LA MESA FARMER’S MARKET TO REMAIN DOWNTOWN FOR FIRST HALF OF 2019, WITH CHANGES

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By Miriam Raftery

January 4, 2019 (La Mesa) – Opinions among stores and restaurants along La Mesa Boulevard remain divided regarding the city’s decision last March to move the Farmer’s Market into the downtown village. But while some restaurants report a sharp drop-off in business on Friday nights, the market has been a financial success for most farm participants and for the city’s coffers.

At a November 27 meeting, a staff report informed councilmembers that sales tax revenues in the village rose 2.6 percent in the second quarter of the city’s fiscal year over the same period a year earlier – and staffer Chris Gonzalez advised that the village was the only area in the city to see sales tax revenues rise.

The number of market vendors doubled and total gross sales rose by 80 percent from May, when the market opened, to September 2018.  The market is generating a profit also for the La Mesa Village Business Association (LMVBA) which runs in. Farm vendors did have a 20 percent drop in average weekly sales, which may reflect the fact that more vendors means increased competition.

The report also found parking still available even during peak market hours.  The merchant association has run a free shuttle service and there have been no resident complaints about parking problems, as had been feared.

While most businesses surveyed—70 percent – want to keep the market in the village on Fridays, 70 percent of restaurants oppose this.

“Since the market had opened, my daytime business has dropped considerably,” John Bedlion, owner of Johnny B’s Burgers Brew & Spirits, told the Council, adding that he’s lost $1,200 to $2,000 in sales on Friday nights.

Restaurants are anchor tenants for the village, drawing in many visitors. But the market does too; 35 percent of market visitors surveyed said they are from outside the city, and 71 percent said they dine at a village restaurant, meaning there is potential for restaurants to draw new customers over time.

Restaurant owners and other businesses had several ideas for improvements ranging from moving back to the original location to changing the date (an option the market operators say isn’t feasible due to market vendors being committed to other farmer’s markets on other days).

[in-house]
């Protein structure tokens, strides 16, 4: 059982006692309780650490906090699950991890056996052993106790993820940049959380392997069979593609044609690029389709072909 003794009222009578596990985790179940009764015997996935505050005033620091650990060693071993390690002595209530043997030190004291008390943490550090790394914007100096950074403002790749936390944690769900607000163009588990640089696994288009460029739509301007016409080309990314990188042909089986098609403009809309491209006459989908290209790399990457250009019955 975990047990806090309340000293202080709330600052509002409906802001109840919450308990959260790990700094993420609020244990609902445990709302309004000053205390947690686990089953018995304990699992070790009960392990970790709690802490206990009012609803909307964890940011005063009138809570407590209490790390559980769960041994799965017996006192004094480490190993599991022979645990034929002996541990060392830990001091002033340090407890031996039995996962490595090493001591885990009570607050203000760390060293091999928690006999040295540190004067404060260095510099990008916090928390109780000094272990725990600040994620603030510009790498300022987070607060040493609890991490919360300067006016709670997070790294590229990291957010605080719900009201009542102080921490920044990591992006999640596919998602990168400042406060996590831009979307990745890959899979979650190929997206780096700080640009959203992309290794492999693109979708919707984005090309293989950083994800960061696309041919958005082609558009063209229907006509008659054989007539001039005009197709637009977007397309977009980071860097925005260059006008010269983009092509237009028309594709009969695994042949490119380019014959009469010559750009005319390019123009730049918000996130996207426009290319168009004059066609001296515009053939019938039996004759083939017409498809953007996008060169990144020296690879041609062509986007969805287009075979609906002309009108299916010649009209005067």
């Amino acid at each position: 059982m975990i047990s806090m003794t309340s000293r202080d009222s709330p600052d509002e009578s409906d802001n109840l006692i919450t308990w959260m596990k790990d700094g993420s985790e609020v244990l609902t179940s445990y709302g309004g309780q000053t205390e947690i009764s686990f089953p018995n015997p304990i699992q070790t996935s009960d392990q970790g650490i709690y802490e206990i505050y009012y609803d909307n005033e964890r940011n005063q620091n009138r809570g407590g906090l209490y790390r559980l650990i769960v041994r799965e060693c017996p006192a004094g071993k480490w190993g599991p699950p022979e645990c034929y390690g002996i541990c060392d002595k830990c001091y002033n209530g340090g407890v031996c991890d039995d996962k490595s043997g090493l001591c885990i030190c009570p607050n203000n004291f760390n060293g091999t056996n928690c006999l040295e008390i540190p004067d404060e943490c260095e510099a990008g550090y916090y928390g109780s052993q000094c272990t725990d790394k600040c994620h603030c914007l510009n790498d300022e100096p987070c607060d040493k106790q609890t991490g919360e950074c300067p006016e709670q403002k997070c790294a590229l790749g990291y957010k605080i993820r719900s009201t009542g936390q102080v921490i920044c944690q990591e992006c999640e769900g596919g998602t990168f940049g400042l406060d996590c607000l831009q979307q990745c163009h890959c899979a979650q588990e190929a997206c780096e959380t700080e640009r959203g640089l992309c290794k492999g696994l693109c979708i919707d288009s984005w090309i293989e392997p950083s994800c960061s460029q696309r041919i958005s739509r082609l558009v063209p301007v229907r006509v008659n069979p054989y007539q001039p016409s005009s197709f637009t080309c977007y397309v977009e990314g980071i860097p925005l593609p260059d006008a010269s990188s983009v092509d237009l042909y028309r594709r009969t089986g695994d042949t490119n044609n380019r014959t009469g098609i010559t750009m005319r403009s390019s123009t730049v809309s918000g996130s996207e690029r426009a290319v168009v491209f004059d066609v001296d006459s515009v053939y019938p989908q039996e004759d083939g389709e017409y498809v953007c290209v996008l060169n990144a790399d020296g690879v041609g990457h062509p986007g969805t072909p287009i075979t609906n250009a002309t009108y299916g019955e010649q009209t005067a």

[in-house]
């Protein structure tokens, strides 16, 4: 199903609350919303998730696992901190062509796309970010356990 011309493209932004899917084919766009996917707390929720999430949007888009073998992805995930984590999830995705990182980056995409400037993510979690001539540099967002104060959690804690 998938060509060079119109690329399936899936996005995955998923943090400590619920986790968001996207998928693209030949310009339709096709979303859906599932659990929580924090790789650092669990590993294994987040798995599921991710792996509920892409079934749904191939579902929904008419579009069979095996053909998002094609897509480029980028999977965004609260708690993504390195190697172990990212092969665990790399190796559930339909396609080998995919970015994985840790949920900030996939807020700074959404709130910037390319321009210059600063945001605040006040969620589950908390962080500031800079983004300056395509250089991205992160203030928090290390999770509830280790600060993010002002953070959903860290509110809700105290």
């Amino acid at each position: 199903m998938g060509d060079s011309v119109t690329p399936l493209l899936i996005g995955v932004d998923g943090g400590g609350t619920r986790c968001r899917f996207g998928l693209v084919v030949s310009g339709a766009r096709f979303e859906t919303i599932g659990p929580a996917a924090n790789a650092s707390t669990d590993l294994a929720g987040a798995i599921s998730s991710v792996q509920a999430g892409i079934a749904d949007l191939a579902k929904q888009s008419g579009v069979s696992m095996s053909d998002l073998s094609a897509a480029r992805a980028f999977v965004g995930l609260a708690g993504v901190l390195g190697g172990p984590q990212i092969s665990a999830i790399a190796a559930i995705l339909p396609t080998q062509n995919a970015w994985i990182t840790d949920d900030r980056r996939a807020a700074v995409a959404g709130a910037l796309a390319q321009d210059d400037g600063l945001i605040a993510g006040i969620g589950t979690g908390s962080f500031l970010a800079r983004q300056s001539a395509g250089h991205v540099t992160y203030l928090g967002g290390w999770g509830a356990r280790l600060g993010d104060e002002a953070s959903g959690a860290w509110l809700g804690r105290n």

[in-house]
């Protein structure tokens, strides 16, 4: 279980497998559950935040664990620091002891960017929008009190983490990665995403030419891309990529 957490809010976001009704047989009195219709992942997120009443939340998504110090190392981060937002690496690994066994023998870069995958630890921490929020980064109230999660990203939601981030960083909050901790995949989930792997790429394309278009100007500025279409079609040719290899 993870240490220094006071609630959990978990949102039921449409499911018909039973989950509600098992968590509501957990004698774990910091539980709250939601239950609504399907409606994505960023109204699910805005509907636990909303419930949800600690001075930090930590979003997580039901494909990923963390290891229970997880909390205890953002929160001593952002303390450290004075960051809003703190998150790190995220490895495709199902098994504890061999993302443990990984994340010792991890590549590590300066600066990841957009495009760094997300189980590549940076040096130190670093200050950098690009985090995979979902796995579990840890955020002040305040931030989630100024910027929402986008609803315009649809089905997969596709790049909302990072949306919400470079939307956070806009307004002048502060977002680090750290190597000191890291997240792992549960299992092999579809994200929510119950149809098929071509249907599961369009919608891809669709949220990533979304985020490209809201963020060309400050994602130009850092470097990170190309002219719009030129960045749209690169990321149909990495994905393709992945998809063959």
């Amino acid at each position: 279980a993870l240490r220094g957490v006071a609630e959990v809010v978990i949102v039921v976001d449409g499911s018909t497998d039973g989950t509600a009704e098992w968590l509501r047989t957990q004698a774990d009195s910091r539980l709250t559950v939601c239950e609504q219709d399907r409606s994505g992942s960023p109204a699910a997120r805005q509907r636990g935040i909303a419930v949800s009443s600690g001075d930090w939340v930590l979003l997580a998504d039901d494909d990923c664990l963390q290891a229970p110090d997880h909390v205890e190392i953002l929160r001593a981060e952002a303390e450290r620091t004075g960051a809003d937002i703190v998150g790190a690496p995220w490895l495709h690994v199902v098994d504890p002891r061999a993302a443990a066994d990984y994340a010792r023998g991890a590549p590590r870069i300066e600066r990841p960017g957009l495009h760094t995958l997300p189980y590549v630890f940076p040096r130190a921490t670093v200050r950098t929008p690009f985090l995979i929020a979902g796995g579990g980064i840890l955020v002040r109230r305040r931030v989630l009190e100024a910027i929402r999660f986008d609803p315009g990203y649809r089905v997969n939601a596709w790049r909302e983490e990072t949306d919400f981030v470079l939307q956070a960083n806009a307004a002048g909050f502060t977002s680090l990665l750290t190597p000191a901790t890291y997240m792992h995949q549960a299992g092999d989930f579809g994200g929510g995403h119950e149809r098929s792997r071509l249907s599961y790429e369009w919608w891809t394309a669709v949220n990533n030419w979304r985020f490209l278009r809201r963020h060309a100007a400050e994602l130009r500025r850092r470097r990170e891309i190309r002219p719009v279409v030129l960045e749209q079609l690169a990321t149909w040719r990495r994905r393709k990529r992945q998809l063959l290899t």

So the City Council chose a third option supported by some businesses.  Voting to renew the farmer’s market downtown for another six months, the Council majority also opted to change the layout. Instead of vendors lining both sides of the street facing the middle of the street, booths will be arranged back-to-back down the middle of the street. This will make storefronts more visible, potentially helping stores and businesses.  But it will also make visitors walk the length of the market twice to see all vendors on both sides.

Peter Soutowood, co-chair of the LMVBA and owner of the Fourpenny House restaurant, made the suggestion to realign the booths back-to-back instead of moving the market’s location or day.  “I would have the council consider that unless it wants to get back into the event-planning business…there needs to be a source of income like the farmers’ market that can keep the Village Association afloat,” he added, a reference to the Council’s brief foray into funding Oktoberfest after a former and now defunct merchant’s group ran out of money and stuck the city with a $40,000 bill.

Councilwoman Kristine Alessio questioned that assertion, noting that prior to the above-mentioned problem, the former merchants’ group had run events ranging from car shows to holiday events without farmers’ market funding. She voiced concerns over restaurants losing an estimated $100,000 on Friday nights.

Mayor Mark Arapostathis said the city could begin looking at other possible locations such as Lemon Avenue, Allison Avenue or the west side of La Mesa Boulevard across Spring Street, but joined the majority to vote to keep the farmer’s market downtown for now.

 The original measure was amended on a motion by Councilman Colin Parent  to remove a provision that would have ended the market if no consensus is reached in 90 days. Ultimately, the revised motion to keep the market for another six months passed unanimously.  Staff is to report back in 90 days on results of arbitration between stakeholders.